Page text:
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Publication - Professor Guido Herrmann

    Ride comfort enhancement for passenger vehicles using the structure-immittance approach

    Citation

    Zhang, Y, Zhu, M, Li, Y, Jiang, JZ, Ficca, R, Czechowicz, M, Neilson, R, Neild, SA & Herrmann, G, 2019, ‘Ride comfort enhancement for passenger vehicles using the structure-immittance approach’. Vehicle System Dynamics: International Journal of Vehicle Mechanics and Mobility.

    Abstract

    This paper investigates the ride comfort enhancement potential for passenger vehi- cles by employing inerter-spring-damping suspension struts. The inerter has been used on Formula 1 racing cars and several beneficial devices incorporating inerters have also been identified for ride comfort enhancement. However, previous investi- gations either were limited to simple network configurations with moderate perfor- mance improvement, or resulted in complicated configurations with a large number of elements which are impractical for real-life applications. In addition, some im- portant practical performance constraints have not been taken into consideration, such as high-frequency dynamic stiffness which influences the NVH performance, and frequency content consideration of the sprung mass acceleration which more directly relates to passenger perception. In this paper, a quarter-car model includ- ing top mount is studied, with the performance of a conventional suspension strut presented as baseline. The structure-immittance approach, which can cover all net- works with pre-determined numbers of each element type is adopted for identifying the optimal suspension configurations. Several configurations with up to a 13.3% performance improvement are identified with other practical performance indices to be no worse than the baseline. The suspension configurations proposed in pre- vious works are also considered for a sake of comparison, demonstrating significant advantages of the structure-immittance approach. Subsequently, a sensitivity anal- ysis against the sprung and unsprung mass changes is carried out, which represents cargo and tyre weight variations, respectively. Time domain response and other real- ity checks are then conducted for the out-performing configurations, which reconfirm the ride comfort enhancement and ensure no unexpected behaviour occurs.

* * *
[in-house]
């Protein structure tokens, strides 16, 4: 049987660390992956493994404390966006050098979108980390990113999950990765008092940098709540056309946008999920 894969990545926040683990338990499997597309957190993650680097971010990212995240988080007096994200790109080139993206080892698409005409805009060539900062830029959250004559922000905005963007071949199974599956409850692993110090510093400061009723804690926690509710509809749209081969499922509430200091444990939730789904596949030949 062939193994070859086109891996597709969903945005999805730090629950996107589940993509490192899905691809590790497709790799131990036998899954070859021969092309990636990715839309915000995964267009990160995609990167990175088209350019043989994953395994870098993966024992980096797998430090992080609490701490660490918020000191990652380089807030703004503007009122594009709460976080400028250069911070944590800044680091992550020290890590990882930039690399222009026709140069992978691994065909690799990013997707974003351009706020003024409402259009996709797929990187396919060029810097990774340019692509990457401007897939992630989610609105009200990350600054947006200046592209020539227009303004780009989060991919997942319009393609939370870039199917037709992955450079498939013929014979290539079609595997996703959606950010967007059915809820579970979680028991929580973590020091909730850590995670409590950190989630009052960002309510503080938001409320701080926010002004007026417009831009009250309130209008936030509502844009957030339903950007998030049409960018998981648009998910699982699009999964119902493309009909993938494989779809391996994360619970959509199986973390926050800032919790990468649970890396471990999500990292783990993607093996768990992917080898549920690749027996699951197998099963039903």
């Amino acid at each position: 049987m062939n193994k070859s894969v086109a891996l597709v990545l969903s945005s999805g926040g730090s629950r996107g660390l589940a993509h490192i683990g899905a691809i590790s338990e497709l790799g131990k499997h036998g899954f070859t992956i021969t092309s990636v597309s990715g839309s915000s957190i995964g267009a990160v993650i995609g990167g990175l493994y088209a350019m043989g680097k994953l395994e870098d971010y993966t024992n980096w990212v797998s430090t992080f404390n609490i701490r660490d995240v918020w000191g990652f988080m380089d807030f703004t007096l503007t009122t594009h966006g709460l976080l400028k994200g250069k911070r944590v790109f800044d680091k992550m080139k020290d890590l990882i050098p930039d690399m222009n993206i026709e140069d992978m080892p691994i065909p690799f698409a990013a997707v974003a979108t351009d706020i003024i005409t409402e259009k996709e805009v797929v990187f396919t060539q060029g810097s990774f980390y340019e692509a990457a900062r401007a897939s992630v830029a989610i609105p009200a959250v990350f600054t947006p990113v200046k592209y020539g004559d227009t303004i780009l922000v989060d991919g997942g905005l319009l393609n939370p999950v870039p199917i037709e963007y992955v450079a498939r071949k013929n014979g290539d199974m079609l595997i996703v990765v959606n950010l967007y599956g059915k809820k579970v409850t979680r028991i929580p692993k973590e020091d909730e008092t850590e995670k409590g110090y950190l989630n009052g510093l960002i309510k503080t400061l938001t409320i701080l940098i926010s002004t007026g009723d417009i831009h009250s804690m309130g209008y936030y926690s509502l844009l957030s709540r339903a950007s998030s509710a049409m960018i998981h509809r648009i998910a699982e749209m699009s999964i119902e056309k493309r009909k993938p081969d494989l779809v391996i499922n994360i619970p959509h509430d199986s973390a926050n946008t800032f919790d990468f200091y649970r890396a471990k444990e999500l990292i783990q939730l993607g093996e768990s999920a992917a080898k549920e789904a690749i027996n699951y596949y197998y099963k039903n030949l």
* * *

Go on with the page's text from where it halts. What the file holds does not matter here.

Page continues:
Full details in the University publications repository